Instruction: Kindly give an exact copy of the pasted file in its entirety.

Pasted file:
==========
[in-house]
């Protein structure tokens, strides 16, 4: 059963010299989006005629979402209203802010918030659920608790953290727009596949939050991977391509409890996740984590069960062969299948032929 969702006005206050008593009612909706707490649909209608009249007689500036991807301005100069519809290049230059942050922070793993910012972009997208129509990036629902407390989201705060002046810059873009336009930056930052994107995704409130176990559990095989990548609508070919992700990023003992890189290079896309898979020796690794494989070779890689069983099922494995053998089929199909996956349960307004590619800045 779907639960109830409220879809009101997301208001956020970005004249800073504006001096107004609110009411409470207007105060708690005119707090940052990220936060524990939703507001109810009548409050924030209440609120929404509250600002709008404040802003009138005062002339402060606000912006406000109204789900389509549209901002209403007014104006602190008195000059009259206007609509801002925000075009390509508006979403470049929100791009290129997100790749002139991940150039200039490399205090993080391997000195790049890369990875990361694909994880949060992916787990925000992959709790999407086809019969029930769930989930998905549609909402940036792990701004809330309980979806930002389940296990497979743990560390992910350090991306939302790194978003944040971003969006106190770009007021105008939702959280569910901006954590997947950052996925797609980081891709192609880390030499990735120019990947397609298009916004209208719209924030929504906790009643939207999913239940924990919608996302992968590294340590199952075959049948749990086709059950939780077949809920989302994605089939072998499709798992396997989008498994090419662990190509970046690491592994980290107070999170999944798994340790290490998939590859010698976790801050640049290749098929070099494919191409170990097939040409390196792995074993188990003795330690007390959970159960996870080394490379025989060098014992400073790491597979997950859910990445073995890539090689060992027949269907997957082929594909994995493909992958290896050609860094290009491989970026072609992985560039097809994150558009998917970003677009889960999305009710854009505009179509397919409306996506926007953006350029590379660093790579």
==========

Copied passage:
[in-house]
């Protein structure tokens, strides 16, 4: 059963010299989006005629979402209203802010918030659920608790953290727009596949939050991977391509409890996740984590069960062969299948032929 969702006005206050008593009612909706707490649909209608009249007689500036991807301005100069519809290049230059942050922070793993910012972009997208129509990036629902407390989201705060002046810059873009336009930056930052994107995704409130176990559990095989990548609508070919992700990023003992890189290079896309898979020796690794494989070779890689069983099922494995053998089929199909996956349960307004590619800045 779907639960109830409220879809009101997301208001956020970005004249800073504006001096107004609110009411409470207007105060708690005119707090940052990220936060524990939703507001109810009548409050924030209440609120929404509250600002709008404040802003009138005062002339402060606000912006406000109204789900389509549209901002209403007014104006602190008195000059009259206007609509801002925000075009390509508006979403470049929100791009290129997100790749002139991940150039200039490399205090993080391997000195790049890369990875990361694909994880949060992916787990925000992959709790999407086809019969029930769930989930998905549609909402940036792990701004809330309980979806930002389940296990497979743990560390992910350090991306939302790194978003944040971003969006106190770009007021105008939702959280569910901006954590997947950052996925797609980081891709192609880390030499990735120019990947397609298009916004209208719209924030929504906790009643939207999913239940924990919608996302992968590294340590199952075959049948749990086709059950939780077949809920989302994605089939072998499709798992396997989008498994090419662990190509970046690491592994980290107070999170999944798994340790290490998939590859010698976790801050640049290749098929070099494919191409170990097939040409390196792995074993188990003795330690007390959970159960996870080394490379025989060098014992400073790491597979997950859910990445073995890539090689060992027949269907997957082929594909994995493909992958290896050609860094290009491989970026072609992985560039097809994150558009998917970003677009889960999305009710854009505009179509397919409306996506926007953006350029590379660093790579």